What is SQL Server is using 25 GB of RAM for; where is the memory going?

Because this sounds an awful lot like a memory leak to me.

  • Server: SQL Server 2012 (SP3) (KB3072779) - 11.0.6020.0 (X64)

Server up-time

Can query for server up-time (creation of tempdb):

--Use creation date of tempdb as server start time

SELECT SERVERPROPERTY('SERVERNAME') AS ServerName, create_date AS ServerStartedDate FROM sys.databases WHERE NAME='tempdb';

  • Server Started Date: 2021-12-21 15:46:26.730

CLR Assemblies

SELECT * FROM sys.assemblies
name principal_id assembly_id clr_name permission_set permission_set_desc is_visible create_date modify_date is_user_defined
Microsoft.SqlServer.Types 4 1 microsoft.sqlserver.types, version=11.0.0.0, culture=neutral, publickeytoken=89845dcd8080cc91, processorarchitecture=msil 3 UNSAFE_ACCESS 1 2012-02-10 20:15:58.843 2012-02-10 20:15:59.427 0

Linked servers

select provider, provider_string from sys.servers

provider provider_string
SQLNCLI NULL
MSIDXS NULL
search.collatordso NULL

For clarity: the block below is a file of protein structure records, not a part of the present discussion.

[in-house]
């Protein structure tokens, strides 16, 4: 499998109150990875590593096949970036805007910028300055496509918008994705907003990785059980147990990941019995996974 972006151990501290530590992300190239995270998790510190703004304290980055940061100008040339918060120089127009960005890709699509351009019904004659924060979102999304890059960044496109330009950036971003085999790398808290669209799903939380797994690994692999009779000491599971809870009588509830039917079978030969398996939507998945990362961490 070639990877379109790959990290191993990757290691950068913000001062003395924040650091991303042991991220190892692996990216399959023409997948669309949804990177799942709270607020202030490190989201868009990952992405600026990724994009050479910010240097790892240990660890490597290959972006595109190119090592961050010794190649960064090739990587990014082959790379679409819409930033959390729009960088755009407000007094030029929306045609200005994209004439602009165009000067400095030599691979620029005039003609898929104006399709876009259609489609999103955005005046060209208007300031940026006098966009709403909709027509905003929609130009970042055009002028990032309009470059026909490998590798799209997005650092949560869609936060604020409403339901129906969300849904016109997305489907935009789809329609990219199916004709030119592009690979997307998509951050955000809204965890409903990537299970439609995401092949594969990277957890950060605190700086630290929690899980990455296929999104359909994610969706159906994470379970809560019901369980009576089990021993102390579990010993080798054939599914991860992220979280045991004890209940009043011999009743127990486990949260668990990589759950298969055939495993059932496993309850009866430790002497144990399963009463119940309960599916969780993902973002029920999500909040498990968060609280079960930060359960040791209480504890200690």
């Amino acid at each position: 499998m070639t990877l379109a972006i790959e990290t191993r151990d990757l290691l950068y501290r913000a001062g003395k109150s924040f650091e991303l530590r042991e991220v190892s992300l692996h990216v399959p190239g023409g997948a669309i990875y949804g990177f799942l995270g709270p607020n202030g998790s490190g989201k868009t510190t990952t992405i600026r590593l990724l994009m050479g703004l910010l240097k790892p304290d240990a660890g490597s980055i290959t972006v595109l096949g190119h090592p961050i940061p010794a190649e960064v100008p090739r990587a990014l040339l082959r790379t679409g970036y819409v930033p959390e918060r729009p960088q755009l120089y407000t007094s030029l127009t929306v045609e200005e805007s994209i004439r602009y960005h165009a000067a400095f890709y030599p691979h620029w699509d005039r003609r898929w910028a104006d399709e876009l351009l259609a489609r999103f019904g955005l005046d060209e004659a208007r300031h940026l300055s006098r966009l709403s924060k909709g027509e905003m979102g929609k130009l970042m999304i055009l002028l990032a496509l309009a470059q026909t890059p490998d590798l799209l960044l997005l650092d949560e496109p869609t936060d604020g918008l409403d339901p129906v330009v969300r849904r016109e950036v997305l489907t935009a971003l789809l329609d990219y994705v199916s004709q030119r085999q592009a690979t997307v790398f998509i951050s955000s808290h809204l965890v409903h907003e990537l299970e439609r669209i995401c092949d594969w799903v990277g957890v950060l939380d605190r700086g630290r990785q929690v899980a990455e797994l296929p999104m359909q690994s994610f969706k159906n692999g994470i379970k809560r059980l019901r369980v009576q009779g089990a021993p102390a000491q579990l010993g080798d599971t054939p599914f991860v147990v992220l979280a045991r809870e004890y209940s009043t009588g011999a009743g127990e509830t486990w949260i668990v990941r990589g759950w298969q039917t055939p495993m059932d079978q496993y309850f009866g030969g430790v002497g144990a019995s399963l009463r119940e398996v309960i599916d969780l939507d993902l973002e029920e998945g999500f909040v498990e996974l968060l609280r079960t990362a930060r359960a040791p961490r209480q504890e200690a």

DB2OLEDB Package Collection=▒▒▒▒▒▒▒▒;Network Address=▒▒▒▒▒;Network Port=50000;Connection Timeout=0;
9
  • How long has the instance been up? Is it using any linked servers? Also 2012 SP3 has been out-of-support for over 3 years. Jan 9 at 20:49
  • You're not even on the latest build of 2012, there were 10 CUs and then SP4 and finally another security update after the build you are on. Are you using SQLCLR? Jan 9 at 21:02
  • @DavidBrowne-Microsoft Server started 12/21/2021. There are some linked servers configured, yes.
    – Ian Boyd
    Jan 9 at 22:14
  • @Charlieface The only registered assembly (SELECT * FROM sys.assemblies) is Microsoft.SqlServer.Types.
    – Ian Boyd
    Jan 9 at 22:15
  • 1